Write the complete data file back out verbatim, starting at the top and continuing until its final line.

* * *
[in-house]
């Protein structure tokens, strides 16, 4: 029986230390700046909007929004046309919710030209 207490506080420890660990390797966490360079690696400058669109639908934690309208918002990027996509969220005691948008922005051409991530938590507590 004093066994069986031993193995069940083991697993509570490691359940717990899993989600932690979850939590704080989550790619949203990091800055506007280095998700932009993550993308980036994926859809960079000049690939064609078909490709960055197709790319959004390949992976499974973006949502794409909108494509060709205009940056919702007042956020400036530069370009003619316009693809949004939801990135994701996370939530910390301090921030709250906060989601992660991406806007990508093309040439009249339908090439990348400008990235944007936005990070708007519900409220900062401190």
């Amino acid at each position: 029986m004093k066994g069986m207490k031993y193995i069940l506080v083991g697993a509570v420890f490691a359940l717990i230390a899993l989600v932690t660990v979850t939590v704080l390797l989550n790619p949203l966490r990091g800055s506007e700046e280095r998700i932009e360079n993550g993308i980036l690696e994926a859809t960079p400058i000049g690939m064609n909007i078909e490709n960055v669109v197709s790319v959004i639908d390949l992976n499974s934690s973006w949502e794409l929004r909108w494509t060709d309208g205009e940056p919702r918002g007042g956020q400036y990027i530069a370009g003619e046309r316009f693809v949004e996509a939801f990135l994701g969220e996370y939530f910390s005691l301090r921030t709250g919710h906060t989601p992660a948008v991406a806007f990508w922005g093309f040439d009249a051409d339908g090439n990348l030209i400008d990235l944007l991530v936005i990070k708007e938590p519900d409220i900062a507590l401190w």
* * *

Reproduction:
[in-house]
């Protein structure tokens, strides 16, 4: 029986230390700046909007929004046309919710030209 207490506080420890660990390797966490360079690696400058669109639908934690309208918002990027996509969220005691948008922005051409991530938590507590 004093066994069986031993193995069940083991697993509570490691359940717990899993989600932690979850939590704080989550790619949203990091800055506007280095998700932009993550993308980036994926859809960079000049690939064609078909490709960055197709790319959004390949992976499974973006949502794409909108494509060709205009940056919702007042956020400036530069370009003619316009693809949004939801990135994701996370939530910390301090921030709250906060989601992660991406806007990508093309040439009249339908090439990348400008990235944007936005990070708007519900409220900062401190």
């Amino acid at each position: 029986m004093k066994g069986m207490k031993y193995i069940l506080v083991g697993a509570v420890f490691a359940l717990i230390a899993l989600v932690t660990v979850t939590v704080l390797l989550n790619p949203l966490r990091g800055s506007e700046e280095r998700i932009e360079n993550g993308i980036l690696e994926a859809t960079p400058i000049g690939m064609n909007i078909e490709n960055v669109v197709s790319v959004i639908d390949l992976n499974s934690s973006w949502e794409l929004r909108w494509t060709d309208g205009e940056p919702r918002g007042g956020q400036y990027i530069a370009g003619e046309r316009f693809v949004e996509a939801f990135l994701g969220e996370y939530f910390s005691l301090r921030t709250g919710h906060t989601p992660a948008v991406a806007f990508w922005g093309f040439d009249a051409d339908g090439n990348l030209i400008d990235l944007l991530v936005i990070k708007e938590p519900d409220i900062a507590l401190w």